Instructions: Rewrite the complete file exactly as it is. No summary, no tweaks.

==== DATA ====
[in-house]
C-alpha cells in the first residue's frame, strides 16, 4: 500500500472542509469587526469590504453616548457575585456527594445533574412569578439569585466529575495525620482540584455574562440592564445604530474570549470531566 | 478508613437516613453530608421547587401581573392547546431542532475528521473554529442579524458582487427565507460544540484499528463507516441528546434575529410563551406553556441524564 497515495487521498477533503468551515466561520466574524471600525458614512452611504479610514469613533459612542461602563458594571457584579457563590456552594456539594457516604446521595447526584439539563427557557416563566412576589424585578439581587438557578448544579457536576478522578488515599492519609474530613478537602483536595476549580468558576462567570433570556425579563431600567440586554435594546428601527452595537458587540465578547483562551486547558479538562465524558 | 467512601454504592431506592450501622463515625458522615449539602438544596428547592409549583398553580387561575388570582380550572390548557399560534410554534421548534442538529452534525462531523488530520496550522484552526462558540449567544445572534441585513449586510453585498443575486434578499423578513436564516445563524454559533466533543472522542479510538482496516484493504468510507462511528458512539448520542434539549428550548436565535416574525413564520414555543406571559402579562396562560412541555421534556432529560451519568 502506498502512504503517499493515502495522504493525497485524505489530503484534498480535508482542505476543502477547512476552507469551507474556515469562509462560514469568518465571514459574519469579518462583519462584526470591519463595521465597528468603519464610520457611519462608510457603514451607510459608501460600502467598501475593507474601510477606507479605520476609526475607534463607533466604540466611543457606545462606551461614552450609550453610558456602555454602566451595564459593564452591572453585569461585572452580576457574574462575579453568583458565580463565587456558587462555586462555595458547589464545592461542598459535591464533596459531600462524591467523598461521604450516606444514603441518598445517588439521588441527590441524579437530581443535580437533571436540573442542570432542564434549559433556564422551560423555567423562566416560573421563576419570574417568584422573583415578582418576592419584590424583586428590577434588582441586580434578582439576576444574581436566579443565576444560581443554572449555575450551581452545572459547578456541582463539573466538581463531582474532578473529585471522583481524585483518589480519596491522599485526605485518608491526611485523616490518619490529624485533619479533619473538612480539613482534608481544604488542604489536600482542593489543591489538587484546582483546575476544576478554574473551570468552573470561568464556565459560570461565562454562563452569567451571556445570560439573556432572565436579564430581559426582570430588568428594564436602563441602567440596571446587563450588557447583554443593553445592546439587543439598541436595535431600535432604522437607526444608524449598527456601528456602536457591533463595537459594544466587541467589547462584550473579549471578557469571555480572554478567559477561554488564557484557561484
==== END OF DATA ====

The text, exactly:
[in-house]
C-alpha cells in the first residue's frame, strides 16, 4: 500500500472542509469587526469590504453616548457575585456527594445533574412569578439569585466529575495525620482540584455574562440592564445604530474570549470531566 | 478508613437516613453530608421547587401581573392547546431542532475528521473554529442579524458582487427565507460544540484499528463507516441528546434575529410563551406553556441524564 497515495487521498477533503468551515466561520466574524471600525458614512452611504479610514469613533459612542461602563458594571457584579457563590456552594456539594457516604446521595447526584439539563427557557416563566412576589424585578439581587438557578448544579457536576478522578488515599492519609474530613478537602483536595476549580468558576462567570433570556425579563431600567440586554435594546428601527452595537458587540465578547483562551486547558479538562465524558 | 467512601454504592431506592450501622463515625458522615449539602438544596428547592409549583398553580387561575388570582380550572390548557399560534410554534421548534442538529452534525462531523488530520496550522484552526462558540449567544445572534441585513449586510453585498443575486434578499423578513436564516445563524454559533466533543472522542479510538482496516484493504468510507462511528458512539448520542434539549428550548436565535416574525413564520414555543406571559402579562396562560412541555421534556432529560451519568 502506498502512504503517499493515502495522504493525497485524505489530503484534498480535508482542505476543502477547512476552507469551507474556515469562509462560514469568518465571514459574519469579518462583519462584526470591519463595521465597528468603519464610520457611519462608510457603514451607510459608501460600502467598501475593507474601510477606507479605520476609526475607534463607533466604540466611543457606545462606551461614552450609550453610558456602555454602566451595564459593564452591572453585569461585572452580576457574574462575579453568583458565580463565587456558587462555586462555595458547589464545592461542598459535591464533596459531600462524591467523598461521604450516606444514603441518598445517588439521588441527590441524579437530581443535580437533571436540573442542570432542564434549559433556564422551560423555567423562566416560573421563576419570574417568584422573583415578582418576592419584590424583586428590577434588582441586580434578582439576576444574581436566579443565576444560581443554572449555575450551581452545572459547578456541582463539573466538581463531582474532578473529585471522583481524585483518589480519596491522599485526605485518608491526611485523616490518619490529624485533619479533619473538612480539613482534608481544604488542604489536600482542593489543591489538587484546582483546575476544576478554574473551570468552573470561568464556565459560570461565562454562563452569567451571556445570560439573556432572565436579564430581559426582570430588568428594564436602563441602567440596571446587563450588557447583554443593553445592546439587543439598541436595535431600535432604522437607526444608524449598527456601528456602536457591533463595537459594544466587541467589547462584550473579549471578557469571555480572554478567559477561554488564557484557561484